[e]--Communication Between Juror and Witness
In City of Pleasant Hill v. First Baptist Church (1969) 1 Cal. App. 3d 384, 82 Cal. Rptr. 1 , plaintiff city brought an action against a church to condemn certain church lands. During trial, a juror had a conversation with an appraisal witness for the church. The juror had admitted on voir dire that he had bought a home from the witness 18 years before. After judgment for defendant church, plaintiff moved for a new trial on several grounds including misconduct of the jury [ Code Civ. Proc. 657(2)[Deering's] ]. When the motion was denied, plaintiff appealed the judgment.

Although the court of appeal affirmed the judgment, it stated that communication between a witness and a juror is not a ground for granting a new trial in the absence of a showing that the juror was influenced by the communication to the prejudice of one of the parties to the action. Here, the judge had interviewed the juror in chambers after the conversation, and the juror had assured him that the conversation was purely social and that there had been no discussion of the pending case. Even though the court found no prejudice in this case, the court indicated that a new trial might be proper in a situation in which a party was prejudiced (1 Cal. App. 3d 384, 427-428).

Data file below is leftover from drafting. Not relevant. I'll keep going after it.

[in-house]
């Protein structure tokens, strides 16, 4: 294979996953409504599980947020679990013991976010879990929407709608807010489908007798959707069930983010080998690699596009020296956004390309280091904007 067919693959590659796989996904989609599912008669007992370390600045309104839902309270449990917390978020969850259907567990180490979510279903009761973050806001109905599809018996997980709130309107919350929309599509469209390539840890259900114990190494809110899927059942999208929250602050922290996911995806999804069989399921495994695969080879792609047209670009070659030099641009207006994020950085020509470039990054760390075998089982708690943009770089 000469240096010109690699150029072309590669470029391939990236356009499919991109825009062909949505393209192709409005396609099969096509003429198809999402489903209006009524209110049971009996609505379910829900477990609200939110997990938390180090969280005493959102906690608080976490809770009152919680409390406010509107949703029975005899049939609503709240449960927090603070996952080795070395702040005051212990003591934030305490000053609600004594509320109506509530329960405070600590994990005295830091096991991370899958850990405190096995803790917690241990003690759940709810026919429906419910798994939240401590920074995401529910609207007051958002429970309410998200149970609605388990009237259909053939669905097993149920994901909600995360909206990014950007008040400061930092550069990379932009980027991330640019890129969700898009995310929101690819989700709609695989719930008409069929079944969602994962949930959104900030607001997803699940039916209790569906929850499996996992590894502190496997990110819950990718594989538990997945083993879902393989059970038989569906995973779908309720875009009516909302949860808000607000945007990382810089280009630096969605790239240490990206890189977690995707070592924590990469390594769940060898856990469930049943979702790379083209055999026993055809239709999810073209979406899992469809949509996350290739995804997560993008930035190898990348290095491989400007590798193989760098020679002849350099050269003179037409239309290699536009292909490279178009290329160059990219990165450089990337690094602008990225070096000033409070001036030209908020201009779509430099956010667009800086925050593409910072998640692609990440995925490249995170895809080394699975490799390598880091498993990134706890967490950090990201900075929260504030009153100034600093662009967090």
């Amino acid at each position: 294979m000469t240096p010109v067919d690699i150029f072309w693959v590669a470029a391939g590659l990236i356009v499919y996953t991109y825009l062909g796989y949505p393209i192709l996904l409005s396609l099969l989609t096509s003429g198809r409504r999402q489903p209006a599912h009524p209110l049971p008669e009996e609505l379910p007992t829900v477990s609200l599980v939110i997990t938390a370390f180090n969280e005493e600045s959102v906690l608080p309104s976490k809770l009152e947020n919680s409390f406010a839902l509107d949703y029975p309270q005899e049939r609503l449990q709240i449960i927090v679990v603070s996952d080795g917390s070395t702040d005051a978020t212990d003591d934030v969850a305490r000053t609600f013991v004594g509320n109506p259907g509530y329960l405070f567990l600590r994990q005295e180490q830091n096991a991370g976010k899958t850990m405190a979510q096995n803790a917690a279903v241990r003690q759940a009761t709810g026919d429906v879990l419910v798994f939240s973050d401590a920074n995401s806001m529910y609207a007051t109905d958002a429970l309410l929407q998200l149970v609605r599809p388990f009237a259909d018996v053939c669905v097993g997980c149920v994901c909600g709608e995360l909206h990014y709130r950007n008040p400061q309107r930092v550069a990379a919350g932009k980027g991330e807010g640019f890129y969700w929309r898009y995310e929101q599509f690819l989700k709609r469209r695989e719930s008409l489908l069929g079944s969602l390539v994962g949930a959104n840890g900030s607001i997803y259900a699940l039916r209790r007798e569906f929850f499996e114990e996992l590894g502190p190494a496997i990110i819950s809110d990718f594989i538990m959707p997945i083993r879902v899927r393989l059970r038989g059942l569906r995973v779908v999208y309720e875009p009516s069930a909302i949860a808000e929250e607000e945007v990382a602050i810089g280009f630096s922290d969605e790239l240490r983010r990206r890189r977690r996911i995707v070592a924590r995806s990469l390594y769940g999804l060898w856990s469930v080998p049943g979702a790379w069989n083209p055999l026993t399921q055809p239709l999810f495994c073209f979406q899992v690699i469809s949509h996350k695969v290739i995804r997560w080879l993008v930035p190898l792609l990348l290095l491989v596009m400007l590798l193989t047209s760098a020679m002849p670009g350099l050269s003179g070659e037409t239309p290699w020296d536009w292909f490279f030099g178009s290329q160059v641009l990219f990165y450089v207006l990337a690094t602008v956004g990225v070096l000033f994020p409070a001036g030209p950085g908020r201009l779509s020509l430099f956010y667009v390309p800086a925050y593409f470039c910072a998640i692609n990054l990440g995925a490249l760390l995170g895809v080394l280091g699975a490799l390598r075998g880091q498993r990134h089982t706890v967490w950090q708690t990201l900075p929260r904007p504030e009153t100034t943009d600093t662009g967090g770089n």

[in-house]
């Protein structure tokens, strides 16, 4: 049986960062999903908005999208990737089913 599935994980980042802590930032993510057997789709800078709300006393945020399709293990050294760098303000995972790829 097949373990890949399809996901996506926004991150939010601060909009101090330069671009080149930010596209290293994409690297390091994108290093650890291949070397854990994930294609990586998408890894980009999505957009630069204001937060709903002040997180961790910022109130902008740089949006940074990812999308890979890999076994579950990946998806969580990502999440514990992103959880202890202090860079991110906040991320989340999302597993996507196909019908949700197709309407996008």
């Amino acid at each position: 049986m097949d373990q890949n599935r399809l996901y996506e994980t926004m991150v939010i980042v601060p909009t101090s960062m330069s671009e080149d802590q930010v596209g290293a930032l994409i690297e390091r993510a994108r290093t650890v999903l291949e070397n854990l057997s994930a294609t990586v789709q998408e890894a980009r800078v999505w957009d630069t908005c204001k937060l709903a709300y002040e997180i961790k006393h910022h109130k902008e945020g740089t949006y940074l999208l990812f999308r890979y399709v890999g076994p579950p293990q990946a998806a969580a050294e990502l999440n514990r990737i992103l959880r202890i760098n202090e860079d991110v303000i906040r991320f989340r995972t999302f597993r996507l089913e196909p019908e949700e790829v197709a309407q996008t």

[f]--Erroneous Statement of Law Made by Juror to Fellow Jurors
In Young v. Brunicardi (1986) 187 Cal. App. 3d 1344, 232 Cal. Rptr. 588 , plaintiff brought suit for personal injury arising out of an automobile accident. The jury returned a special verdict that defendant was not negligent in causing the accident. During jury deliberations, a juror who was a retired police officer stated to the other jury members that defendant was not negligent if he was not cited for a Vehicle Code violation as a consequence of the accident. This juror also stated that plaintiff must have had something to hide because the police report of the accident was not brought into evidence. Plaintiff brought a motion for a new trial citing jury misconduct based on jurors' affidavits of the statements made by the retired police officer. The trial court denied the motion.